After the Mercury's mind-bending interview with Al Green last week, it was clear that all ticket holders were in for something spectacular. Not just due to the fact that this is MOTHERFUCKING AL GREEN we're talking about, but also because, as the interview revealed, AL Green is aware that he is MOTHERFUCKING AL GREEN and seems intent upon living up to all his reputation entails—up to and beyond the point of exaggeration.
His Portland performance was very much along these lines. As the light drained from the sky on a late summer Friday night, Edgefield filled with a rather diverse clientele: older folks came out in abundance to gaze upon the soul sensation of their younger years, sometimes with children/grandchildren in tow, and a fair amount of 20-somethings milled about as well, many with significant others clenched at their midsections, prepared for the sensuality of Al's music to inspire possibly unforeseen levels of orgiastic pleasure.
The Reverend's set began with fanfare from his large band and an introduction from one of the three female backup singers, clad in red. He took the stage in sunglasses and a full tuxedo, accented with a maroon vest, and immediately began to distribute a large bunch of roses to the ladies in the crowd. He continued to pass out roses throughout the set, seemingly whenever he perceived a slight lull in the action Al knew he could pep things up simply by throwing out more flowers. He also launched into his trademark wail—"Aiiieeeeeeee-ie!"—whenever he sensed a dull moment, and it's effect was immediate, drawing squeals and hollers of approval.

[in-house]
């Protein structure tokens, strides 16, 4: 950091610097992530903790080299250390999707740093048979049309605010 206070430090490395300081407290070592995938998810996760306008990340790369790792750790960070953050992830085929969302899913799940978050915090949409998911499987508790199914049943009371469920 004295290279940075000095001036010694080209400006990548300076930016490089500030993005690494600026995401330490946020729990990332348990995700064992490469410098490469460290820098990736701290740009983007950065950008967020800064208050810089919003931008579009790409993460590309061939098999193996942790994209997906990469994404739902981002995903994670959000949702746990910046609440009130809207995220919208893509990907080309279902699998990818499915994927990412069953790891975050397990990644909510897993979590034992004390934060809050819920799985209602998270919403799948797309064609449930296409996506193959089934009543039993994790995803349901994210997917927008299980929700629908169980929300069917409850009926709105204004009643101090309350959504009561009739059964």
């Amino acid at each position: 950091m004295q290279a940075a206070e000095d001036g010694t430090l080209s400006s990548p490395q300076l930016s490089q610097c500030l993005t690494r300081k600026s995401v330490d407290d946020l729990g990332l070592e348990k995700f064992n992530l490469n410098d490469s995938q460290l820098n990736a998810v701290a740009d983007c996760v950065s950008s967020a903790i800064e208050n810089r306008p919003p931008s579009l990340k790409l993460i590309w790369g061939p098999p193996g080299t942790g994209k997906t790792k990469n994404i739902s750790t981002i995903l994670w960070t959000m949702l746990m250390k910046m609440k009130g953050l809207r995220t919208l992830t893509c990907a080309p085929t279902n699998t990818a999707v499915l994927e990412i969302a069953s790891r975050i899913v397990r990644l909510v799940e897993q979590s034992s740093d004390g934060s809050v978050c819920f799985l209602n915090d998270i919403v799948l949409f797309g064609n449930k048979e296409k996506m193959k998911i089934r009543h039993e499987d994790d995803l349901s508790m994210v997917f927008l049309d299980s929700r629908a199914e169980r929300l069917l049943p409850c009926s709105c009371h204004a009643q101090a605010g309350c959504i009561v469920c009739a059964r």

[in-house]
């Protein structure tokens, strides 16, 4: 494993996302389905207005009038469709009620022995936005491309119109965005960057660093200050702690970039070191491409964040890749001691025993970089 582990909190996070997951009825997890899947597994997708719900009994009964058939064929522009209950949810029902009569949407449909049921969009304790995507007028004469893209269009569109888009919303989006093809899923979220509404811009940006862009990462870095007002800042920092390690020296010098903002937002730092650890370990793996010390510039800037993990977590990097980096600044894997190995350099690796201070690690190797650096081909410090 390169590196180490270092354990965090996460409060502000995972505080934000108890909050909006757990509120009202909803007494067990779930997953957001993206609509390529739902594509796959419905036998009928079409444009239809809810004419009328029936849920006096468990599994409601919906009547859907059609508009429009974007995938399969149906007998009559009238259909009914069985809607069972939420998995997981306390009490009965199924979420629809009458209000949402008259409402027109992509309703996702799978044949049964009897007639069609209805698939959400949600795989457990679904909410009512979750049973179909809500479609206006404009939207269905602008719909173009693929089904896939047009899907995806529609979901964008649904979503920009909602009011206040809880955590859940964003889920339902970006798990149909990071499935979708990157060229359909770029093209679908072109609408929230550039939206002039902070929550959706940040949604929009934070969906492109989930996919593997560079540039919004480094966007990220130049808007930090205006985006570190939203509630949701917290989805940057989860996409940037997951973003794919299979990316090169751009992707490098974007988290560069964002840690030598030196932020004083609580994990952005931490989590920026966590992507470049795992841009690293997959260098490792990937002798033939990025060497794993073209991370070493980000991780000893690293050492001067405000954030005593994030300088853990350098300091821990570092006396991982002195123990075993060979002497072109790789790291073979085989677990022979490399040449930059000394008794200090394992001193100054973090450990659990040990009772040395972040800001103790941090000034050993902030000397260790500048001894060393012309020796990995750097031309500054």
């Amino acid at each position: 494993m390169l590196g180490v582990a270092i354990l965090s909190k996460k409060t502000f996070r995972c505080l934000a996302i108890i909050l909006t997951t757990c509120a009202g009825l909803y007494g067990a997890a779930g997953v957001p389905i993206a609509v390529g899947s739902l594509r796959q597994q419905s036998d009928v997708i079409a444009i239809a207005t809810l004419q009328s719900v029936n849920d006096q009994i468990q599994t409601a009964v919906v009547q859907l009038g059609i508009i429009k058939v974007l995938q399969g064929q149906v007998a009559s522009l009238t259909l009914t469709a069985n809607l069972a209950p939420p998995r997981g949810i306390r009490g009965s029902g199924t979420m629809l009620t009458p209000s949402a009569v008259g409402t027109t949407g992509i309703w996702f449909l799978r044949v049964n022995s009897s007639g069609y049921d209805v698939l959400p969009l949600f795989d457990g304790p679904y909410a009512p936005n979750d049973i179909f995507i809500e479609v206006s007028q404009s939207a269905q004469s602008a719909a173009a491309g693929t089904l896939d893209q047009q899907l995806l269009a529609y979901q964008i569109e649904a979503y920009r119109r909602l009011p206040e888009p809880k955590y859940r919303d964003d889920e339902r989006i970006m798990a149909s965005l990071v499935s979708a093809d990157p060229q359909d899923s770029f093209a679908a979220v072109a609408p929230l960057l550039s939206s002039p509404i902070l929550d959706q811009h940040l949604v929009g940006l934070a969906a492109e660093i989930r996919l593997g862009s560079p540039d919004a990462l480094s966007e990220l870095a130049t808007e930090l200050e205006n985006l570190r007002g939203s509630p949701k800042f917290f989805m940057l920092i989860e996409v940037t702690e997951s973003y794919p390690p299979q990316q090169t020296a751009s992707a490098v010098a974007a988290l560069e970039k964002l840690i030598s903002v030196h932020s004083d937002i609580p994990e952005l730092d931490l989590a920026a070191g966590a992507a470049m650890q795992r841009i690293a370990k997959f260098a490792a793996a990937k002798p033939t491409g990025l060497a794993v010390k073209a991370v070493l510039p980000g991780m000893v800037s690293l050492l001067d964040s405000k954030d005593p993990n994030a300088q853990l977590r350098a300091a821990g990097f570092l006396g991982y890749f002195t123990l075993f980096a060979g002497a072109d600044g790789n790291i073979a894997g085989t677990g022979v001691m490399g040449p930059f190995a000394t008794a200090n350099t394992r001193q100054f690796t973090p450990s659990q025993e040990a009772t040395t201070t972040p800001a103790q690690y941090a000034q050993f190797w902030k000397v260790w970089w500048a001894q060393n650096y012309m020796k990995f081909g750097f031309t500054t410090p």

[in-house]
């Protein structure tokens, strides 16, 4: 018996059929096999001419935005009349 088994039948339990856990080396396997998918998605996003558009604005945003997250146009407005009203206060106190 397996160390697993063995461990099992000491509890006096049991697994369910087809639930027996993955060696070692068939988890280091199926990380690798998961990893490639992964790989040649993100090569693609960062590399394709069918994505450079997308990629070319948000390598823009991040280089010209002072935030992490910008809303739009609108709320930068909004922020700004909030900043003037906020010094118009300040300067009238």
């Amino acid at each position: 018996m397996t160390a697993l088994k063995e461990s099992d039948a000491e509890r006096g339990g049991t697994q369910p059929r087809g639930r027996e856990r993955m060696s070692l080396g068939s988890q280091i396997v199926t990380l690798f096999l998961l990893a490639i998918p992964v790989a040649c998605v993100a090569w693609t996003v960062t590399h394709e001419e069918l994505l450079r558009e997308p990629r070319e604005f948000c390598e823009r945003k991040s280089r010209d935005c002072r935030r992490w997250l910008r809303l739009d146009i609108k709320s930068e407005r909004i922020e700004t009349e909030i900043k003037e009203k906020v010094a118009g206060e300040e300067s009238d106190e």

After starting out with some newer, less well-known numbers (including his duet with John Legend, "Stay"), Al segued into a long string of classics, starting with "Let's Stay Together," "How Can You Mend a Broken Heart?," "Here I Am," "Tired of Being Alone," all the way down to "Love and Happiness." As he strutted about the stage Al let us in on many more thoughts running through his crazy mind, such as when he informed the crowd that the backup singers were all his daughters, and went on to discuss how "there's nothing wrong with keeping money in the family." Further antics included tearing off his suit jacket in moments of passion, falling to the floor and waving his feet in the air during a song with a chorus of "Lay You Down." He also took time to speak of America and the Lord, at one point leading a chorus of "AMEN! AMEN!" that—as my friend pointed out—ending up sounding more like "GAY MEN! GAY MEN!"
Towards the end of the evening, the banter and antics ceased to really matter, and the sea of people at Edgefield could be observed in various states of ecstasy—some dancing, alone or in embrace, while others swaying blissfully while seated. In those moments it seemed that though many artists past their prime are relegated to the graveyard of classic radio, or vinyl collections, others are still tearing it up on stage. Granted, this is not always for better (Billy Joel, anyone?) and clearly no modern day show could live up to seeing a legend in their original run. Yet some performances have merit in bringing back to life—just for one night—the music that is known and loved by fans the world over. Tonight, Al Green was one of these.
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